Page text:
What If Time Priority Is Not Enforced Among Traders?
The Goldman Sachs Group, Inc.
September 15, 1997
Do traders who place orders early necessarily trade first? In some trading systems, the answer is no. Such systems often give preference to larger orders instead. Institutional arrangements such as "preferencing" and "payment-for-order flow" also violate time priority. In an international context, too, time priority is difficult to enforce across different geographical markets. Using data from the Toronto Stock Exchange, this paper examines how violation of time priority affects trader strategies and market liquidity. I find that, without time priority, traders compete less on prices, and instead, indulge in gaming strategies to increase their chances of execution. This is especially pronounced in periods when such strategies are relatively less risky. The resultant effect on market quality is twofold: one, it widens bid-ask spreads, and second, it reduces incentives of traders to expose themselves early. The latter reduces time-weighted quoted depth. The results have important implications for trading systems, especially newer electronic systems, where multiple traders compete to offer liquidity. The analysis also provides insights into why we might expect to see diminished price competition in NASDAQ where time priority among dealers is not enforced.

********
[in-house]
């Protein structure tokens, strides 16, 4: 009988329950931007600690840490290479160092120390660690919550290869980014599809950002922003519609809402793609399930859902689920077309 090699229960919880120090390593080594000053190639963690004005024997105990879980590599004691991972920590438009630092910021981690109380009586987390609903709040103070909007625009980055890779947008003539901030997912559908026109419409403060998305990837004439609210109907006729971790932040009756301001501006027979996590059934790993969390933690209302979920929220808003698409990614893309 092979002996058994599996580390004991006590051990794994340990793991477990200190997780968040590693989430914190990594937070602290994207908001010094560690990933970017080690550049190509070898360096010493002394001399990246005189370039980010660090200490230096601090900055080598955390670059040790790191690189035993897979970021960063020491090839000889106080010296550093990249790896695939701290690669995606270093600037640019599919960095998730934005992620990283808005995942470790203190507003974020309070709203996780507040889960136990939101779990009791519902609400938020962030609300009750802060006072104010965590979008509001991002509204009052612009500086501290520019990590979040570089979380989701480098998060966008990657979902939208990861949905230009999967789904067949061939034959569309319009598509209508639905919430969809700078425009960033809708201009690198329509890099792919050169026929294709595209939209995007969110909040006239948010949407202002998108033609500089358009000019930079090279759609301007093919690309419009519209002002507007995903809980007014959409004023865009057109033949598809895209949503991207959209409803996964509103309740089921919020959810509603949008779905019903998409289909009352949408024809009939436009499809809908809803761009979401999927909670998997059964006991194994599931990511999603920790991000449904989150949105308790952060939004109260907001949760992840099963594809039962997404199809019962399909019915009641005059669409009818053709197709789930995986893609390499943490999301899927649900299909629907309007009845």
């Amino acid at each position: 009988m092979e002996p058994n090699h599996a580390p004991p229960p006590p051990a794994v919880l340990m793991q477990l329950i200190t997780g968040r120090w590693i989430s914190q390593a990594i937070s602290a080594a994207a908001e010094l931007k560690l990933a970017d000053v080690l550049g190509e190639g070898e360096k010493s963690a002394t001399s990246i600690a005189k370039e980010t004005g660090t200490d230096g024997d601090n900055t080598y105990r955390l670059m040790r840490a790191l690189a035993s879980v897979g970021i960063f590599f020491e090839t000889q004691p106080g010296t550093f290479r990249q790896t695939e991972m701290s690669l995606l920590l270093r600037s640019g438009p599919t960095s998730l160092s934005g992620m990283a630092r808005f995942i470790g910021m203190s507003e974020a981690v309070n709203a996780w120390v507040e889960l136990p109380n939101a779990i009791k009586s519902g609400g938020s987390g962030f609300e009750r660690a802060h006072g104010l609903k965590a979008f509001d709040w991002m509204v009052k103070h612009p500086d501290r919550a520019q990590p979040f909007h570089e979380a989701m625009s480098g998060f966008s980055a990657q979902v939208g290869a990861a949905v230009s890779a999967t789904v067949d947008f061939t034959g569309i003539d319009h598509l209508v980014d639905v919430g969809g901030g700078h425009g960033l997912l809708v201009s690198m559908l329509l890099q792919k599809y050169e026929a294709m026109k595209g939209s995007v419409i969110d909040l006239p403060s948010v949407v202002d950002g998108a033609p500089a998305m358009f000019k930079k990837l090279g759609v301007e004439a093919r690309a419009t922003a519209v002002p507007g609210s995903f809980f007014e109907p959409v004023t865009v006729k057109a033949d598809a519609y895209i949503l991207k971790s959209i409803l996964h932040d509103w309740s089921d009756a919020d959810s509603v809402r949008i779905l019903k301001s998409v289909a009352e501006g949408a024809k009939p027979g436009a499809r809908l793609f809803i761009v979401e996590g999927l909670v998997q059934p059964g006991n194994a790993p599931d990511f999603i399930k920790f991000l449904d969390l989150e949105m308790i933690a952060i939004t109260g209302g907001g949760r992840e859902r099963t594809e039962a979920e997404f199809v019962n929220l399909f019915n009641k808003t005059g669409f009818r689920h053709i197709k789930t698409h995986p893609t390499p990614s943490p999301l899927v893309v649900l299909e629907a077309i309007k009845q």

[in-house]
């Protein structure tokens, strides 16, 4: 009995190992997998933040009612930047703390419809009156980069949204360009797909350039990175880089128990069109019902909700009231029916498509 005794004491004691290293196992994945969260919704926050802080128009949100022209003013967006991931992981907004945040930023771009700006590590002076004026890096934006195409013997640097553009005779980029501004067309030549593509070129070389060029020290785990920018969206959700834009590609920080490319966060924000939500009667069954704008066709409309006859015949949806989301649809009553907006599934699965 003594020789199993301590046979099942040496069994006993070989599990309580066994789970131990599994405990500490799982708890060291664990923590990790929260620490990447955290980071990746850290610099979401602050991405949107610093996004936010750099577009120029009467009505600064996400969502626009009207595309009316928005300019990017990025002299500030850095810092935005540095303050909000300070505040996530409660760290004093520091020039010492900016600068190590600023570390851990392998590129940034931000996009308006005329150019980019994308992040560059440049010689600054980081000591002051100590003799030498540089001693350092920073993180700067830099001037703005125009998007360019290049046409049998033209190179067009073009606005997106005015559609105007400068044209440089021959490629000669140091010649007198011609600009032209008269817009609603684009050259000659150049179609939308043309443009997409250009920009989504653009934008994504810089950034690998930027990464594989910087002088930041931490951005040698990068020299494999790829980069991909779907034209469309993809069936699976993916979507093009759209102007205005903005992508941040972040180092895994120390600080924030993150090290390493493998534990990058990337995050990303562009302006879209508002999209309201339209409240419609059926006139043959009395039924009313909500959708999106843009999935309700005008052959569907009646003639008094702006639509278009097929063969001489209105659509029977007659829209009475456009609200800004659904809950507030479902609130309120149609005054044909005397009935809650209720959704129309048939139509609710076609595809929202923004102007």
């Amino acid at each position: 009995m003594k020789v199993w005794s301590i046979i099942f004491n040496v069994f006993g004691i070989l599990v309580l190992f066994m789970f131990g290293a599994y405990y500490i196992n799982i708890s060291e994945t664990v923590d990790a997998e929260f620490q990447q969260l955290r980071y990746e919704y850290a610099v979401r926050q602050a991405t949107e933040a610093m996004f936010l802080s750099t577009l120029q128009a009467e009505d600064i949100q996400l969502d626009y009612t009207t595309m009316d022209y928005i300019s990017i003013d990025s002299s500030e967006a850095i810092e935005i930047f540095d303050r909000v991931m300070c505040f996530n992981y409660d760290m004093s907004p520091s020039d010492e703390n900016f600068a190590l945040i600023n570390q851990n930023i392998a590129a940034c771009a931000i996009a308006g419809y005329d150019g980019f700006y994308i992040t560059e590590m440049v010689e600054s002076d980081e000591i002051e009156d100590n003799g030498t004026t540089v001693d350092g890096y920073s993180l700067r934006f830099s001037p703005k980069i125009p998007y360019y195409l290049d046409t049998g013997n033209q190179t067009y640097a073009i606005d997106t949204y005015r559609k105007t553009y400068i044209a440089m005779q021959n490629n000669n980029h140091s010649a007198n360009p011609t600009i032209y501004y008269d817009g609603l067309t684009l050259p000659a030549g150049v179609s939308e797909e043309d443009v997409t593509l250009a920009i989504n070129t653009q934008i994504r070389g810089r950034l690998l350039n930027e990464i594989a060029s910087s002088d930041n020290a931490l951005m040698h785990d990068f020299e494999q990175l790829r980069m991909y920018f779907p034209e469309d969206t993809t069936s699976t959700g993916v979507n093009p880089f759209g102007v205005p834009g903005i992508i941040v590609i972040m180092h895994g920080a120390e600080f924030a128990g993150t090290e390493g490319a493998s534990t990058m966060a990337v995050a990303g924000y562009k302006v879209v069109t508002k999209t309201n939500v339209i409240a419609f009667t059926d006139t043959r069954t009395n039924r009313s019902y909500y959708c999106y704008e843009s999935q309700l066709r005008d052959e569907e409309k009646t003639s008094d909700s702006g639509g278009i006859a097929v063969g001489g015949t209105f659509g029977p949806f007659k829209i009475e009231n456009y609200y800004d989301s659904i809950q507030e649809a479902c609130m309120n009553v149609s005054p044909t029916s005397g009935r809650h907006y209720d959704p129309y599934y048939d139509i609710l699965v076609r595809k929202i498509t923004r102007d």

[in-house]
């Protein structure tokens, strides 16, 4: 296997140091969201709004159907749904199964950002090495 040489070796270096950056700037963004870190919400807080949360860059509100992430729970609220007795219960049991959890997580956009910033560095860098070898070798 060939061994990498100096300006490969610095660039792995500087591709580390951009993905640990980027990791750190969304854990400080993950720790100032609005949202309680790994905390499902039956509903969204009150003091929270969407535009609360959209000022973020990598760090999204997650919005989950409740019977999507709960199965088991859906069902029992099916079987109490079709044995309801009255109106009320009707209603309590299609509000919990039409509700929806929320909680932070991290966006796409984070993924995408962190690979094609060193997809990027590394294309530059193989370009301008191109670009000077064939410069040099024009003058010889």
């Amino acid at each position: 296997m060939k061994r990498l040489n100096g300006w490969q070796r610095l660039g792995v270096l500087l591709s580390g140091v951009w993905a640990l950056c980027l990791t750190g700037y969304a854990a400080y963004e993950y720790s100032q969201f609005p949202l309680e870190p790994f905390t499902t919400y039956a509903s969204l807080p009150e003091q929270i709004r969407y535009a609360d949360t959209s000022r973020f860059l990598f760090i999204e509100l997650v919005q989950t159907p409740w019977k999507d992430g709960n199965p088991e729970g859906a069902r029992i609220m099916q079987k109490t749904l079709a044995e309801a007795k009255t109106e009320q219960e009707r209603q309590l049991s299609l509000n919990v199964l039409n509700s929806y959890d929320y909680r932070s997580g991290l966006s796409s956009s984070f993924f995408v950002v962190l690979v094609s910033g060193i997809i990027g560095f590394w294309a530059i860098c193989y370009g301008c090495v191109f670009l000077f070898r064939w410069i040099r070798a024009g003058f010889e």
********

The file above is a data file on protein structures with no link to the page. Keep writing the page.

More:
Number of Pages in PDF File: 48
JEL Classification: D49, G19working papers series
Date posted: February 8, 1998
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